U1208 Lab at Inserm, which studies cognitive sciences and robot-human communication. Photo: BSIP/UIG via Getty Images

The top researcher for a new non-profit lab called OpenAI made more than $1.9 million in 2016, and two other researchers at the company made hundreds of thousands of dollars despite joining in March and June of that year, The New York Times reports.

Why it matters: The lucrative salaries illustrate the growing demand not only for artificial intelligence but also for those who understand the technology behind it. However, as the NYT points out, the trend also poses a major problem for universities and government agencies who need AI expertise, both to train the next generation and to integrate the technology into everyday life.

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Dion Rabouin, author of Markets
6 mins ago - Economy & Business

Wall Street still prefers bonds

Illustration: Aïda Amer/Axios. Photo: Sunset Boulevard/Getty Contributor

Investors' return on U.S. corporate bonds has been falling since its August peak, but buying has only accelerated, especially in investment grade bonds that are offering historically low yields.

The state of play: Since hitting its 2020 high on Aug. 4, the benchmark Bloomberg Barclays U.S. bond aggregate has delivered a -2.2% return. (For comparison, the S&P 500 has gained 3.9% during the same time period.)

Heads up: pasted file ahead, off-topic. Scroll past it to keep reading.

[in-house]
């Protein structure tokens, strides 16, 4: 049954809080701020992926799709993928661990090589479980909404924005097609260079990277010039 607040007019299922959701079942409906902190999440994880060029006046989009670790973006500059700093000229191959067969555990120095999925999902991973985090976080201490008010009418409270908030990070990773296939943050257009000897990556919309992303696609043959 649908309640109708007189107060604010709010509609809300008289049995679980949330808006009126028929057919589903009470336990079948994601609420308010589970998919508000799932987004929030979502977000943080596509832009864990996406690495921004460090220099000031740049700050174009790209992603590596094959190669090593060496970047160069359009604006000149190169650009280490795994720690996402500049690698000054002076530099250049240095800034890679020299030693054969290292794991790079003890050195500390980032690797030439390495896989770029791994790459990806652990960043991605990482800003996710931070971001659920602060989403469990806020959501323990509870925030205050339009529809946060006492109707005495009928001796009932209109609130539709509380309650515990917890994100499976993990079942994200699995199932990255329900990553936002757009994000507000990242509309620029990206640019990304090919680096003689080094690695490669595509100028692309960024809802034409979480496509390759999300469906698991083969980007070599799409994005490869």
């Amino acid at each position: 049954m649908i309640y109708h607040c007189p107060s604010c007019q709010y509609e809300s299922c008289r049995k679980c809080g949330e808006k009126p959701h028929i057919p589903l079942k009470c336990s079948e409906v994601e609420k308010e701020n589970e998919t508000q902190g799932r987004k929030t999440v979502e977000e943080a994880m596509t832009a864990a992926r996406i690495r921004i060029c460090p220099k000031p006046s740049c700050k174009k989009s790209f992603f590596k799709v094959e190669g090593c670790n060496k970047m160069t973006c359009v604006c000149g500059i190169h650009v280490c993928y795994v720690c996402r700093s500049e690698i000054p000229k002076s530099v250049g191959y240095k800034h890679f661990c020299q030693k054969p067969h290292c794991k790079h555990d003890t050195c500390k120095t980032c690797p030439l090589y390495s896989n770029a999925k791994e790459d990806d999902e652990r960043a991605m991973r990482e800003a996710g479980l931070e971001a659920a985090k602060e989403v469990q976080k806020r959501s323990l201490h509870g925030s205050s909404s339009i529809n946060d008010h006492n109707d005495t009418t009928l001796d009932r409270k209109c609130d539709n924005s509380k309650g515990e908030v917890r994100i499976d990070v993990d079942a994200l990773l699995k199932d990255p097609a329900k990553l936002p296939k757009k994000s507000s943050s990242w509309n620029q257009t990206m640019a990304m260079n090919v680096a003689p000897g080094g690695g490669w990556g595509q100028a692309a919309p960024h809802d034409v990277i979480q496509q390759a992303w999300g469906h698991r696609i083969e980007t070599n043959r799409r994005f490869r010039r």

1 hour ago - World

U.S.-Israeli delegation secretly visits Sudan

Photo: Artur Widak/NurPhoto via Getty Images

A joint U.S.-Israeli delegation traveled secretly on Wednesday to Sudan for talks on a possible announcement on "ending the state of belligerence" between the countries that could be released in the next few days, sources briefed on the trip told me.

The big picture: President Trump announced earlier this week he is ready to remove Sudan from the U.S. state sponsors of terrorism list once Sudan pays $335 million in compensation to American terror victims.

Felix Salmon, author of Capital
2 hours ago - Economy & Business

A white-collar crime crackdown

Illustration: Eniola Odetunde/Axios

America has waited a decade for an aggressive government crackdown on white-collar crime. Now, just before the election, and in the middle of a bull market, it has arrived.

Why it matters: When times are good, investors become more trusting and more greedy. That makes them more likely to put their money into fraudulent or criminal enterprises.

  • After a decade-long bull market, there is no shortage of those frauds to prosecute.